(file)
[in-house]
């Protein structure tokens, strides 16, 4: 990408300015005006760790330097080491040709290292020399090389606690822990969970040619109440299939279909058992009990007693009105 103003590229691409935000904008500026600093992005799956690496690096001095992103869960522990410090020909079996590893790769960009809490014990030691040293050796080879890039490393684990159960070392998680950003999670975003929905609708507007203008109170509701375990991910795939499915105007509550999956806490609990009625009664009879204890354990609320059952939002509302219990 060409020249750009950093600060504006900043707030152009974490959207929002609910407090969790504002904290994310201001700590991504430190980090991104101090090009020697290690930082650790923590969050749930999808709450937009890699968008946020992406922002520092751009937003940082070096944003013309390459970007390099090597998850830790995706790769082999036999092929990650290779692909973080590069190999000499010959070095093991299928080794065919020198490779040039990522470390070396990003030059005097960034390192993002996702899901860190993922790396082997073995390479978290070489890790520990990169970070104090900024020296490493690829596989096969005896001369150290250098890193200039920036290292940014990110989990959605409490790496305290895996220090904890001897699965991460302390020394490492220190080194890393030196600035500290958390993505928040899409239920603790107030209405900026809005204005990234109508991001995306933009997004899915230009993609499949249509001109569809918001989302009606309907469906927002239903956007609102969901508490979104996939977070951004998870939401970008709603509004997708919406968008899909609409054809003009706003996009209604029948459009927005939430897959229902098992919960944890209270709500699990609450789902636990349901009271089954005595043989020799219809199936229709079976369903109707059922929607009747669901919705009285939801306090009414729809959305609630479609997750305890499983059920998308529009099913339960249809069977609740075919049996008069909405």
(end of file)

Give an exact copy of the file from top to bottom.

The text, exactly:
[in-house]
């Protein structure tokens, strides 16, 4: 990408300015005006760790330097080491040709290292020399090389606690822990969970040619109440299939279909058992009990007693009105 103003590229691409935000904008500026600093992005799956690496690096001095992103869960522990410090020909079996590893790769960009809490014990030691040293050796080879890039490393684990159960070392998680950003999670975003929905609708507007203008109170509701375990991910795939499915105007509550999956806490609990009625009664009879204890354990609320059952939002509302219990 060409020249750009950093600060504006900043707030152009974490959207929002609910407090969790504002904290994310201001700590991504430190980090991104101090090009020697290690930082650790923590969050749930999808709450937009890699968008946020992406922002520092751009937003940082070096944003013309390459970007390099090597998850830790995706790769082999036999092929990650290779692909973080590069190999000499010959070095093991299928080794065919020198490779040039990522470390070396990003030059005097960034390192993002996702899901860190993922790396082997073995390479978290070489890790520990990169970070104090900024020296490493690829596989096969005896001369150290250098890193200039920036290292940014990110989990959605409490790496305290895996220090904890001897699965991460302390020394490492220190080194890393030196600035500290958390993505928040899409239920603790107030209405900026809005204005990234109508991001995306933009997004899915230009993609499949249509001109569809918001989302009606309907469906927002239903956007609102969901508490979104996939977070951004998870939401970008709603509004997708919406968008899909609409054809003009706003996009209604029948459009927005939430897959229902098992919960944890209270709500699990609450789902636990349901009271089954005595043989020799219809199936229709079976369903109707059922929607009747669901919705009285939801306090009414729809959305609630479609997750305890499983059920998308529009099913339960249809069977609740075919049996008069909405």